In other words, look for concrete resources, real-world examples, case studies or testimonials that actually illustrate a concept. This is more credible than merely discussing how it works in theory.
Long-Form Content: The Outline Phase
You’ve got all the pieces in front of you. Now, it’s time to start making a blueprint and building the foundation of your content.
Break High-Level Points Into Subheadings
Based on your research, you should have some semblance of what the content should look like and the major points you need to make. Insert these ideas into your document to create the bones of your piece.
Brainstorm Key Points You Need to Make in Each Section
Think of each section as a scene in the overarching story of your content. Every must-have point is a “beat” you have to hit for the narrative to make sense. This ensures you have a cohesive thread from start to finish.
Plug Research Into the Outline
This pays dividends down the line, as you can simply flow from one source to the next as you write, weaving together a neat web of information. Visually, this also makes it easier to review source material and weed out any ideas that overlap, can be combined or require further research.
Long-Form Content: The Writing Phase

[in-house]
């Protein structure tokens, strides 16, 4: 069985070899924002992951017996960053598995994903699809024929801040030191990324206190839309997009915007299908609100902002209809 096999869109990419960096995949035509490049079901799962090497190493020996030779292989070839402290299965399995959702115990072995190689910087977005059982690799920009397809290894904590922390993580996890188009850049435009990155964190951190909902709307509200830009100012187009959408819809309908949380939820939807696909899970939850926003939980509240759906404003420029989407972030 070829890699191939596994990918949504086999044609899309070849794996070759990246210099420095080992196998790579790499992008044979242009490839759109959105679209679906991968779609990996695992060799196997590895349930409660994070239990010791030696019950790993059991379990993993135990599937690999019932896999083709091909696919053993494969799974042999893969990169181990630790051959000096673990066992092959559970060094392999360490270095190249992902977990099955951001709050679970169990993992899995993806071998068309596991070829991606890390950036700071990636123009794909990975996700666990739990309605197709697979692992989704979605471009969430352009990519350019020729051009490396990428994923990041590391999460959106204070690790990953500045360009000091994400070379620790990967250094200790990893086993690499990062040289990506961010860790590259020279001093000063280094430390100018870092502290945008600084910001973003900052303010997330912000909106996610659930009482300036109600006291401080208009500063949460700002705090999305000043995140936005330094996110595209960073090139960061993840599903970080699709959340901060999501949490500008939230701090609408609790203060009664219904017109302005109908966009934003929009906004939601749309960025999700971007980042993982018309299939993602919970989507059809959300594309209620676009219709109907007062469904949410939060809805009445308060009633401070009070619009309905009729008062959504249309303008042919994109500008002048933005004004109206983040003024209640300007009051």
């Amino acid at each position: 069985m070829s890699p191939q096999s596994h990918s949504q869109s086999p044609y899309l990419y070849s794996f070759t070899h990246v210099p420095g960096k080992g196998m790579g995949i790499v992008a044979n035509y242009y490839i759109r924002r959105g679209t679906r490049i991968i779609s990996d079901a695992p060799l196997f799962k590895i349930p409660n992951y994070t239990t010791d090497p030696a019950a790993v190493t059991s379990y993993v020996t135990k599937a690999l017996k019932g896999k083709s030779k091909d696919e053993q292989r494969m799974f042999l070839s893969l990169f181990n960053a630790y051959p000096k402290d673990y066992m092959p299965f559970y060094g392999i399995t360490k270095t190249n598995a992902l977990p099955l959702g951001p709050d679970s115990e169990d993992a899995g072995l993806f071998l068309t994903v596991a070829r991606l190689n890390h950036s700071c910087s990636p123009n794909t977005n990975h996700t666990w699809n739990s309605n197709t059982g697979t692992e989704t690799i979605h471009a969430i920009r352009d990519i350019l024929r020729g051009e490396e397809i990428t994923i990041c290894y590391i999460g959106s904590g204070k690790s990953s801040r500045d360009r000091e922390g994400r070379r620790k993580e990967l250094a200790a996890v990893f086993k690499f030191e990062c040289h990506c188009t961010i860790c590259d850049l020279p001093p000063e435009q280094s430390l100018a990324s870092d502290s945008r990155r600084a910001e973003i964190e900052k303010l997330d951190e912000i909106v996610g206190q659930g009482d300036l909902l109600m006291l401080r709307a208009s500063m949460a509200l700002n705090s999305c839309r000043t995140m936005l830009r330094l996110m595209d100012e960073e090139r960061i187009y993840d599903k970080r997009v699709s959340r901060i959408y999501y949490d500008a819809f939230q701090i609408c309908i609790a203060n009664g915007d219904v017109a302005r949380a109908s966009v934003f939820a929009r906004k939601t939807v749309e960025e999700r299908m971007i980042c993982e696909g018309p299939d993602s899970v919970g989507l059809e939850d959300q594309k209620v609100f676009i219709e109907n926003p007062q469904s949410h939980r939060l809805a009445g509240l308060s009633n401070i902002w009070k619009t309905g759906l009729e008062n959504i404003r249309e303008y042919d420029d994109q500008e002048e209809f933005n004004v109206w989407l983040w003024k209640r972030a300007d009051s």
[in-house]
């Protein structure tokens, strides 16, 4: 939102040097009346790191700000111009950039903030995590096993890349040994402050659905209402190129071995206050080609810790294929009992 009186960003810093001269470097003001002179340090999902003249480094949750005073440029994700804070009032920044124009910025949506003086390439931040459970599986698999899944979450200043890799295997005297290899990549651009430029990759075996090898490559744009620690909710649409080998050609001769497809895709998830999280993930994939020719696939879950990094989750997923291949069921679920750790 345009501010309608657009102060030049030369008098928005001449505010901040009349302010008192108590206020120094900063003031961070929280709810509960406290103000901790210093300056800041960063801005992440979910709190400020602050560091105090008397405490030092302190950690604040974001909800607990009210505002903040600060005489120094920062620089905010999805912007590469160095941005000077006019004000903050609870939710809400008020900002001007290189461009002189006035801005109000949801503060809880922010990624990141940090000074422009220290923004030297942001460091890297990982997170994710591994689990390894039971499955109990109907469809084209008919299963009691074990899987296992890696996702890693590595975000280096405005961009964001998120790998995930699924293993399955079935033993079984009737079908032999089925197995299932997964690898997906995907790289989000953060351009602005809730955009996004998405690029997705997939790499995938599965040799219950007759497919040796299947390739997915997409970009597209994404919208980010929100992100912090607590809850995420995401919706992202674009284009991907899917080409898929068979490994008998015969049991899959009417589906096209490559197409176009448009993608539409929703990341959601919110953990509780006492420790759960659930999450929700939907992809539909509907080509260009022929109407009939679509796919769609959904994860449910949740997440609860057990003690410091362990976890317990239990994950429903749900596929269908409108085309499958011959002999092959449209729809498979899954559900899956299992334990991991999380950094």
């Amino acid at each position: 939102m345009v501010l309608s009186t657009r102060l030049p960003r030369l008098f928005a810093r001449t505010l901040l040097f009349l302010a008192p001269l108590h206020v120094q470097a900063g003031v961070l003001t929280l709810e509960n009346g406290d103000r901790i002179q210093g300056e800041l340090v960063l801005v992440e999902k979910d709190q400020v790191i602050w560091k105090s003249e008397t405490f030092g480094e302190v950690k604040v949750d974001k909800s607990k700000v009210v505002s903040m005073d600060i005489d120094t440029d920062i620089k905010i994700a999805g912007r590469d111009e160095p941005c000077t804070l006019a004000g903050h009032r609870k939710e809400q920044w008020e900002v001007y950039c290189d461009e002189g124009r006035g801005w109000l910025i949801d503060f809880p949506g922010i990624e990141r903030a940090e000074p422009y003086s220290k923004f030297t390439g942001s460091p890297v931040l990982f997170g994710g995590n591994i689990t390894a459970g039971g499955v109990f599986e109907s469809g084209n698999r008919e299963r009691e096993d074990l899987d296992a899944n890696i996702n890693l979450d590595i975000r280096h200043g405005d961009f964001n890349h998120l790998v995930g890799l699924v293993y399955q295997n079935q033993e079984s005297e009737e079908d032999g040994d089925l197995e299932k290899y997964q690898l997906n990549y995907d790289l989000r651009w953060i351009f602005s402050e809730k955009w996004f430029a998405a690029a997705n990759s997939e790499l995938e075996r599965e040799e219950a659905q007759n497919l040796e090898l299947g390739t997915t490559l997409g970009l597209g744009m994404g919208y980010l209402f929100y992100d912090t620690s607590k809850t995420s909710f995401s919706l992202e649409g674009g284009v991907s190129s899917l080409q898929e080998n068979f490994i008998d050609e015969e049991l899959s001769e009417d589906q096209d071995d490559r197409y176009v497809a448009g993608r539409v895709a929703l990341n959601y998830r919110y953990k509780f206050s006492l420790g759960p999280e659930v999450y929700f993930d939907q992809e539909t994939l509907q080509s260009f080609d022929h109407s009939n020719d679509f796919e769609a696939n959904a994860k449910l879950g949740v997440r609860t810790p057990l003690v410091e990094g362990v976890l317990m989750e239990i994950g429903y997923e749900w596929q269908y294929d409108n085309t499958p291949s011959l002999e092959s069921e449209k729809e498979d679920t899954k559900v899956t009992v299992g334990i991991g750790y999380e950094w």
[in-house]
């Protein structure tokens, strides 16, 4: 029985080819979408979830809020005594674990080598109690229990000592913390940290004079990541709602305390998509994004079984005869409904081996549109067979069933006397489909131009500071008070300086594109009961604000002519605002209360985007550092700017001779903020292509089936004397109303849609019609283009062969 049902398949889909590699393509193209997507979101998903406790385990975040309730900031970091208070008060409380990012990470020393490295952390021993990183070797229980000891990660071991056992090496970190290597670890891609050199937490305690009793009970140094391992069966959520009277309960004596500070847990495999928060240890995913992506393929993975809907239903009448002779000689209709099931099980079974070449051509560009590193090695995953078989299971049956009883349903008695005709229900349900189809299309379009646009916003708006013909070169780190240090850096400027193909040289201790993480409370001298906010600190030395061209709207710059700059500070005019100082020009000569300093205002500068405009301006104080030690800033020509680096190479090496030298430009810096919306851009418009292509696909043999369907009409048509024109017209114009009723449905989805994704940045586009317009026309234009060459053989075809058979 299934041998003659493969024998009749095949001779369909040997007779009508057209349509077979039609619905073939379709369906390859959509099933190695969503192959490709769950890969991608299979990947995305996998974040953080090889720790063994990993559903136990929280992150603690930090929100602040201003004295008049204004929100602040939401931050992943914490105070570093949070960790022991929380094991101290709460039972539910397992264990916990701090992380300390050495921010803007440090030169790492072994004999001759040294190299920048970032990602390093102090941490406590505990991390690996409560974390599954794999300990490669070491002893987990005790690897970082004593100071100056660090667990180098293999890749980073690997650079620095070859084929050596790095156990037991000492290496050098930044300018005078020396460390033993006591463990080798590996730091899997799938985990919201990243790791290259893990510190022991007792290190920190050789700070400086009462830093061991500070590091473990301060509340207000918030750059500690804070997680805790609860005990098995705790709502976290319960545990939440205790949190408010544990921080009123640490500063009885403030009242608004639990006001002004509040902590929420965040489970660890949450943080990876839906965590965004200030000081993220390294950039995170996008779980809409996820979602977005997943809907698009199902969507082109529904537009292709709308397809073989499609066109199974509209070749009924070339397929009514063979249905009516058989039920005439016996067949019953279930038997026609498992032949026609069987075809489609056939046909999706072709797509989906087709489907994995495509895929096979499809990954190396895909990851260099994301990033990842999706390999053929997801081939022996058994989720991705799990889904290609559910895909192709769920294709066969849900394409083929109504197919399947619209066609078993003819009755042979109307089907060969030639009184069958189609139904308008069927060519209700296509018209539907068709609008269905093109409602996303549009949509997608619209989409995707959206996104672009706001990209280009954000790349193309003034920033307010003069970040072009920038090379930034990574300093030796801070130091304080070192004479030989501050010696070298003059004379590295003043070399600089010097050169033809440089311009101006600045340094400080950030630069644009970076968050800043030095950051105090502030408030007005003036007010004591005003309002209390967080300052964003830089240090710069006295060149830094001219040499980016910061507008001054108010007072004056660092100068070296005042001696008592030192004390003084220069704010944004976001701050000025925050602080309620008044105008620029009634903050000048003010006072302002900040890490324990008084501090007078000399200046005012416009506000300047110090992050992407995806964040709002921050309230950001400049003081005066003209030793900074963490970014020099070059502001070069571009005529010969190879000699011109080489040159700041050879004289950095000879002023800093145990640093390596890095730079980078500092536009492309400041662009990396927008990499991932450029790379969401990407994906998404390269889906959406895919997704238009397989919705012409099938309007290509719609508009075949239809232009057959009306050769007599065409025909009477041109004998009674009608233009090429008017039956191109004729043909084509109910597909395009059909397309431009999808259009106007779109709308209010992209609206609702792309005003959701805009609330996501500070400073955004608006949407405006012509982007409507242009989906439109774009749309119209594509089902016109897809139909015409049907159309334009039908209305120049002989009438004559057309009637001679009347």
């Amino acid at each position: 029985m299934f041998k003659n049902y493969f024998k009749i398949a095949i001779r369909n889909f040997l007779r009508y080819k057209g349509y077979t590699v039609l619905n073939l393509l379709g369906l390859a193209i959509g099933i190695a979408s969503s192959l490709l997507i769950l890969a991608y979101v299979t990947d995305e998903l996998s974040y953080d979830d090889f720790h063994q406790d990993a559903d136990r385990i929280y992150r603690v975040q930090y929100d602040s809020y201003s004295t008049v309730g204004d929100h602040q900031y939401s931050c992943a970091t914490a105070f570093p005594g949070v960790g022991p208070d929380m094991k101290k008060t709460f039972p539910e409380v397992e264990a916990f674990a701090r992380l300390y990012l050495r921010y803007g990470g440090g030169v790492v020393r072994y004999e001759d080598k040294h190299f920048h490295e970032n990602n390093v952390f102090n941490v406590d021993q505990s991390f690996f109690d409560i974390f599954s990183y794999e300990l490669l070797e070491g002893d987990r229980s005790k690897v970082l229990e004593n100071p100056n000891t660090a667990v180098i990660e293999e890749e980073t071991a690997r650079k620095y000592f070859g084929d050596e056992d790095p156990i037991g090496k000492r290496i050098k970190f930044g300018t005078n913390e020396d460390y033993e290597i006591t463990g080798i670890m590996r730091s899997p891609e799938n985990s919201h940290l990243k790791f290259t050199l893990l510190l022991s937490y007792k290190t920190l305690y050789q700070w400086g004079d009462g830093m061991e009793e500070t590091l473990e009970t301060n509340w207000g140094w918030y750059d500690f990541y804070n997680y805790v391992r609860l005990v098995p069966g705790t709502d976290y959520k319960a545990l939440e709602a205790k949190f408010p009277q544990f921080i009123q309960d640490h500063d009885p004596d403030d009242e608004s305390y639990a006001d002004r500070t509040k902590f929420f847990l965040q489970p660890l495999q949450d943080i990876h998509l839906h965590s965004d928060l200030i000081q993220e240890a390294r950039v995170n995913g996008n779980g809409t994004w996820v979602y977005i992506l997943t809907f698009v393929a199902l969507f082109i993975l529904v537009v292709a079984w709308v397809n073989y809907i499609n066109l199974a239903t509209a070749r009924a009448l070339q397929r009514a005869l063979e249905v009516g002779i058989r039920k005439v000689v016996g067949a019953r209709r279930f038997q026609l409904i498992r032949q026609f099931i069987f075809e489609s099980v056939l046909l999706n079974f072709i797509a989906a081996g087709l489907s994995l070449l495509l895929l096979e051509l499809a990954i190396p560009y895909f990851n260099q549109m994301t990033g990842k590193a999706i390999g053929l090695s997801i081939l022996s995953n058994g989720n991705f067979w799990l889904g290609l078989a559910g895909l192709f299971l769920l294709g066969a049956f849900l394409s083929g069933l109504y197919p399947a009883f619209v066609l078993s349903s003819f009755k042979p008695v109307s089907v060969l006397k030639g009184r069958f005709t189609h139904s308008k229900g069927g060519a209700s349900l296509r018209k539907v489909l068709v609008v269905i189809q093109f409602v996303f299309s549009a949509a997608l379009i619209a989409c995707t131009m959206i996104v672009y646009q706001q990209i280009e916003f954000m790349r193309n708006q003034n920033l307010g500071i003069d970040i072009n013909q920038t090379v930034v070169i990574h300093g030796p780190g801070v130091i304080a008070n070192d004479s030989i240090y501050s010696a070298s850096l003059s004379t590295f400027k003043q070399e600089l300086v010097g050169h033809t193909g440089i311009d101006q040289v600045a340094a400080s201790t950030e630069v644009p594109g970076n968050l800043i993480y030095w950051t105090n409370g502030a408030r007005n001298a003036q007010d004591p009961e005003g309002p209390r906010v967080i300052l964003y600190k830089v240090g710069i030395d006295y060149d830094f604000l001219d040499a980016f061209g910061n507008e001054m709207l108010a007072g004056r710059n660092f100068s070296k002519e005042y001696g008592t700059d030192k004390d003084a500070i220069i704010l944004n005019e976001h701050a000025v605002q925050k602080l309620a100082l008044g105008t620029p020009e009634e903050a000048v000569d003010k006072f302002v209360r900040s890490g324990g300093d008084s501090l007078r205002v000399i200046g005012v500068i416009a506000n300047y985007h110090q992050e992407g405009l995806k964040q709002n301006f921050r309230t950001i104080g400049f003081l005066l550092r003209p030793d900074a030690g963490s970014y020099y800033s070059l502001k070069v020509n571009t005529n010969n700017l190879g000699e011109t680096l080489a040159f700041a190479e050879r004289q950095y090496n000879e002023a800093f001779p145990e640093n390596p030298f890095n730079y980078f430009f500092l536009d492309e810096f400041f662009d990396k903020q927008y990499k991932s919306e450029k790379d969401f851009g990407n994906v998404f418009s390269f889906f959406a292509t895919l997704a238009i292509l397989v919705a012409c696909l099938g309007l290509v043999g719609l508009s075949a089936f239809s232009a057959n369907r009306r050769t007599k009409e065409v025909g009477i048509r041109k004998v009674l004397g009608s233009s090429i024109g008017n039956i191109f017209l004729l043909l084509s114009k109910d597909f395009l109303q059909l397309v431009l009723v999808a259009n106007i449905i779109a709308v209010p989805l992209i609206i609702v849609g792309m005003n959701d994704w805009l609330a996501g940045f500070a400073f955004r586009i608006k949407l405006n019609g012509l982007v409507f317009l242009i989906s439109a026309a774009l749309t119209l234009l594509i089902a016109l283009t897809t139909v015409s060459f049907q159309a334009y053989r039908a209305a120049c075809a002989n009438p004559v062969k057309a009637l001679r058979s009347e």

You’ve already collected the dots. Time to start connecting them!
Write as if You’re Speaking to an “Expert Friend”
This is a great trick a Brafton colleague taught me: Imagine explaining your topic to someone you know very well, but isn’t completely familiar with the subject. Although it depends on your brand’s tone of voice and general writing style, this approach is a great way to communicate niche, complicated content.
Keep Paragraphs to Just 3 or 4 Lines Maximum
This tip is about readability. It’s challenging enough for a reader to work through a 3,000-word blog as it is, let alone one that’s just a solid block of text.
Limiting paragraphs to a few short lines will naturally help them consume the content in pieces. Keep in mind your audience may be accessing content on their mobile device. A six-line paragraph may look twice the size on a mobile.
Jot Down Possible Design Elements or Visual Ideas